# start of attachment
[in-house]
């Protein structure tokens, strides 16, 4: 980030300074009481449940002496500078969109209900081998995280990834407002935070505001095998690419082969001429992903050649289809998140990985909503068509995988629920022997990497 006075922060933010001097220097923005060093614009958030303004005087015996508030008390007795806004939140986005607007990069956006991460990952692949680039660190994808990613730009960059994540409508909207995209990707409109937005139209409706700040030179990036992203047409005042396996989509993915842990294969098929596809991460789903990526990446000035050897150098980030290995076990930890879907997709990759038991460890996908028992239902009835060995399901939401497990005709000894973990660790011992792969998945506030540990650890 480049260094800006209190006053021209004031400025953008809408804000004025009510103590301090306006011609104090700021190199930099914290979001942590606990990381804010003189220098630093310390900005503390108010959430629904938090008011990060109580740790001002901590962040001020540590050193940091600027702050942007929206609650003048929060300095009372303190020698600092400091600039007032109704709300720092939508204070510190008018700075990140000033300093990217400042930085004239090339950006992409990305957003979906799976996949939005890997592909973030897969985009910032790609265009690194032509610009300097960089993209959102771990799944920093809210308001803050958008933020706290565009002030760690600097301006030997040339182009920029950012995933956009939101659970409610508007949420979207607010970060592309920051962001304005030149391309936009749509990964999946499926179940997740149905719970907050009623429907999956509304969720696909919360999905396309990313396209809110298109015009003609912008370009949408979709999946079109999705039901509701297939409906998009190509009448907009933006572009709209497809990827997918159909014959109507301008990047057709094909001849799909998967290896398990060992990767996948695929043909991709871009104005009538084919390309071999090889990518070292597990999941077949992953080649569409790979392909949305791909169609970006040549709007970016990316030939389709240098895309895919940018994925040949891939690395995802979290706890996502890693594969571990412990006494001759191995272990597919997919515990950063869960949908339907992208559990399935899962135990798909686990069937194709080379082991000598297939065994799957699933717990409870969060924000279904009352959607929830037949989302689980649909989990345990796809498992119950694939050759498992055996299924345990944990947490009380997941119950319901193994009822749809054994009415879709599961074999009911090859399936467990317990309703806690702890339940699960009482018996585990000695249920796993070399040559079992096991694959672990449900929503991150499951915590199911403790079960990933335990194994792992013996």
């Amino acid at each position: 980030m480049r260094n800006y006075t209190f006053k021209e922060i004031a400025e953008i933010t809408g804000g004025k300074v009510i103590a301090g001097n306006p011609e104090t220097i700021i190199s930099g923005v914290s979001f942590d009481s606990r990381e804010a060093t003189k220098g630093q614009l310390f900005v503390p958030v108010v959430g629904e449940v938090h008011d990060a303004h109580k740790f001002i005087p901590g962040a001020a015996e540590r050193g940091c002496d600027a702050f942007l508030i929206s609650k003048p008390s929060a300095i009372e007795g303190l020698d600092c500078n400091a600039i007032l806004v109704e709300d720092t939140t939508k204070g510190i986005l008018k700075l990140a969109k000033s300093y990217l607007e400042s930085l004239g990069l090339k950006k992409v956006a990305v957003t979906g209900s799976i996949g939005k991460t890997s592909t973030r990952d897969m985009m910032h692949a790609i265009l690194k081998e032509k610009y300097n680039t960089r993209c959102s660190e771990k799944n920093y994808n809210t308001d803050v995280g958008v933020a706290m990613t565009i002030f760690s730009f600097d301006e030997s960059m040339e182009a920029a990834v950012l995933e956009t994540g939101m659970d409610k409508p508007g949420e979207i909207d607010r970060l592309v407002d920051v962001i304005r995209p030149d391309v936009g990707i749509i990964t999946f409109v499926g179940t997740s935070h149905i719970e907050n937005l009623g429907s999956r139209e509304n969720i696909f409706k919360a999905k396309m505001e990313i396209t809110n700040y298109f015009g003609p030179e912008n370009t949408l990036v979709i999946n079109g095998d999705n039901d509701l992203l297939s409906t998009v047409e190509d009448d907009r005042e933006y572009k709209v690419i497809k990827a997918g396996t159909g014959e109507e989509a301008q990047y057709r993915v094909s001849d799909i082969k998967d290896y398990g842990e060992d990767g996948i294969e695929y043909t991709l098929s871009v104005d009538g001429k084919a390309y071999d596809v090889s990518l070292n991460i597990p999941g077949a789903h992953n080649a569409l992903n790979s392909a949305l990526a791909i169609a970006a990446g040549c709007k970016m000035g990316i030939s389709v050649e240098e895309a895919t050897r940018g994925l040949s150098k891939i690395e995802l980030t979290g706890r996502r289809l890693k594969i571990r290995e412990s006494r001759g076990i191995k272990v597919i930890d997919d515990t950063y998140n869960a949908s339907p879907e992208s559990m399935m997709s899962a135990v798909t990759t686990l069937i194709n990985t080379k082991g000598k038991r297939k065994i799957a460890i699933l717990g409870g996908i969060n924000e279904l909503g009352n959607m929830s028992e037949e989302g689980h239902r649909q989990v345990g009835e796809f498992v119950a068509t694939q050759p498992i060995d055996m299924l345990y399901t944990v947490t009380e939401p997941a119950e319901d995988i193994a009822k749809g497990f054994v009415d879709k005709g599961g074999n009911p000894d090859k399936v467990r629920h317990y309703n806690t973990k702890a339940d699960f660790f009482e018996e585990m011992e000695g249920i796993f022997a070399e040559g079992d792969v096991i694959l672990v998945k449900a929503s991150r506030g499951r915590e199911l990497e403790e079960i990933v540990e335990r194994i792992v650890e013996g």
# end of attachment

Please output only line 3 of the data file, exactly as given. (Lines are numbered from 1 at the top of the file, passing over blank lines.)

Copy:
């Amino acid at each position: 980030m480049r260094n800006y006075t209190f006053k021209e922060i004031a400025e953008i933010t809408g804000g004025k300074v009510i103590a301090g001097n306006p011609e104090t220097i700021i190199s930099g923005v914290s979001f942590d009481s606990r990381e804010a060093t003189k220098g630093q614009l310390f900005v503390p958030v108010v959430g629904e449940v938090h008011d990060a303004h109580k740790f001002i005087p901590g962040a001020a015996e540590r050193g940091c002496d600027a702050f942007l508030i929206s609650k003048p008390s929060a300095i009372e007795g303190l020698d600092c500078n400091a600039i007032l806004v109704e709300d720092t939140t939508k204070g510190i986005l008018k700075l990140a969109k000033s300093y990217l607007e400042s930085l004239g990069l090339k950006k992409v956006a990305v957003t979906g209900s799976i996949g939005k991460t890997s592909t973030r990952d897969m985009m910032h692949a790609i265009l690194k081998e032509k610009y300097n680039t960089r993209c959102s660190e771990k799944n920093y994808n809210t308001d803050v995280g958008v933020a706290m990613t565009i002030f760690s730009f600097d301006e030997s960059m040339e182009a920029a990834v950012l995933e956009t994540g939101m659970d409610k409508p508007g949420e979207i909207d607010r970060l592309v407002d920051v962001i304005r995209p030149d391309v936009g990707i749509i990964t999946f409109v499926g179940t997740s935070h149905i719970e907050n937005l009623g429907s999956r139209e509304n969720i696909f409706k919360a999905k396309m505001e990313i396209t809110n700040y298109f015009g003609p030179e912008n370009t949408l990036v979709i999946n079109g095998d999705n039901d509701l992203l297939s409906t998009v047409e190509d009448d907009r005042e933006y572009k709209v690419i497809k990827a997918g396996t159909g014959e109507e989509a301008q990047y057709r993915v094909s001849d799909i082969k998967d290896y398990g842990e060992d990767g996948i294969e695929y043909t991709l098929s871009v104005d009538g001429k084919a390309y071999d596809v090889s990518l070292n991460i597990p999941g077949a789903h992953n080649a569409l992903n790979s392909a949305l990526a791909i169609a970006a990446g040549c709007k970016m000035g990316i030939s389709v050649e240098e895309a895919t050897r940018g994925l040949s150098k891939i690395e995802l980030t979290g706890r996502r289809l890693k594969i571990r290995e412990s006494r001759g076990i191995k272990v597919i930890d997919d515990t950063y998140n869960a949908s339907p879907e992208s559990m399935m997709s899962a135990v798909t990759t686990l069937i194709n990985t080379k082991g000598k038991r297939k065994i799957a460890i699933l717990g409870g996908i969060n924000e279904l909503g009352n959607m929830s028992e037949e989302g689980h239902r649909q989990v345990g009835e796809f498992v119950a068509t694939q050759p498992i060995d055996m299924l345990y399901t944990v947490t009380e939401p997941a119950e319901d995988i193994a009822k749809g497990f054994v009415d879709k005709g599961g074999n009911p000894d090859k399936v467990r629920h317990y309703n806690t973990k702890a339940d699960f660790f009482e018996e585990m011992e000695g249920i796993f022997a070399e040559g079992d792969v096991i694959l672990v998945k449900a929503s991150r506030g499951r915590e199911l990497e403790e079960i990933v540990e335990r194994i792992v650890e013996g």